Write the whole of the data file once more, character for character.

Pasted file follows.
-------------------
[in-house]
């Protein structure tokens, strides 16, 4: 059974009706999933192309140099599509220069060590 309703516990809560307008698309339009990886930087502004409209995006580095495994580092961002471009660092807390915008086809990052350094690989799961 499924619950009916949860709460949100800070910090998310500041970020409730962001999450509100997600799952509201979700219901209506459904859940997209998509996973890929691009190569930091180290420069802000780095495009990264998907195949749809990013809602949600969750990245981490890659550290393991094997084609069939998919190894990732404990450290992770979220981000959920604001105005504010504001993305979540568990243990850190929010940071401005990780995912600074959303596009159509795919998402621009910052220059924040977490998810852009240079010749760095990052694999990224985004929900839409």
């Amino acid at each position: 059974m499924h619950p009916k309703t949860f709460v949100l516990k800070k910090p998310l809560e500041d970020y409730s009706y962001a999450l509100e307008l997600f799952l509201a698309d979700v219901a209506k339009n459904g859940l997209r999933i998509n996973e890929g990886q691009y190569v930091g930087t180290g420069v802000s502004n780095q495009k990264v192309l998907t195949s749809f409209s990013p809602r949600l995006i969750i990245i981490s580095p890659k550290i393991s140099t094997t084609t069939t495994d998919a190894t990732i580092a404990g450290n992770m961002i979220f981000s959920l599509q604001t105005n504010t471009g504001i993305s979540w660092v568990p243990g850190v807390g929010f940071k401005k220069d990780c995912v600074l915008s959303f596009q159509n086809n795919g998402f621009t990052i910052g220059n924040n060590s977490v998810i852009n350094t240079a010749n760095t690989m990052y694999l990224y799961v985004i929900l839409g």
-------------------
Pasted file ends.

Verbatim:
[in-house]
């Protein structure tokens, strides 16, 4: 059974009706999933192309140099599509220069060590 309703516990809560307008698309339009990886930087502004409209995006580095495994580092961002471009660092807390915008086809990052350094690989799961 499924619950009916949860709460949100800070910090998310500041970020409730962001999450509100997600799952509201979700219901209506459904859940997209998509996973890929691009190569930091180290420069802000780095495009990264998907195949749809990013809602949600969750990245981490890659550290393991094997084609069939998919190894990732404990450290992770979220981000959920604001105005504010504001993305979540568990243990850190929010940071401005990780995912600074959303596009159509795919998402621009910052220059924040977490998810852009240079010749760095990052694999990224985004929900839409």
């Amino acid at each position: 059974m499924h619950p009916k309703t949860f709460v949100l516990k800070k910090p998310l809560e500041d970020y409730s009706y962001a999450l509100e307008l997600f799952l509201a698309d979700v219901a209506k339009n459904g859940l997209r999933i998509n996973e890929g990886q691009y190569v930091g930087t180290g420069v802000s502004n780095q495009k990264v192309l998907t195949s749809f409209s990013p809602r949600l995006i969750i990245i981490s580095p890659k550290i393991s140099t094997t084609t069939t495994d998919a190894t990732i580092a404990g450290n992770m961002i979220f981000s959920l599509q604001t105005n504010t471009g504001i993305s979540w660092v568990p243990g850190v807390g929010f940071k401005k220069d990780c995912v600074l915008s959303f596009q159509n086809n795919g998402f621009t990052i910052g220059n924040n060590s977490v998810i852009n350094t240079a010749n760095t690989m990052y694999l990224y799961v985004i929900l839409g």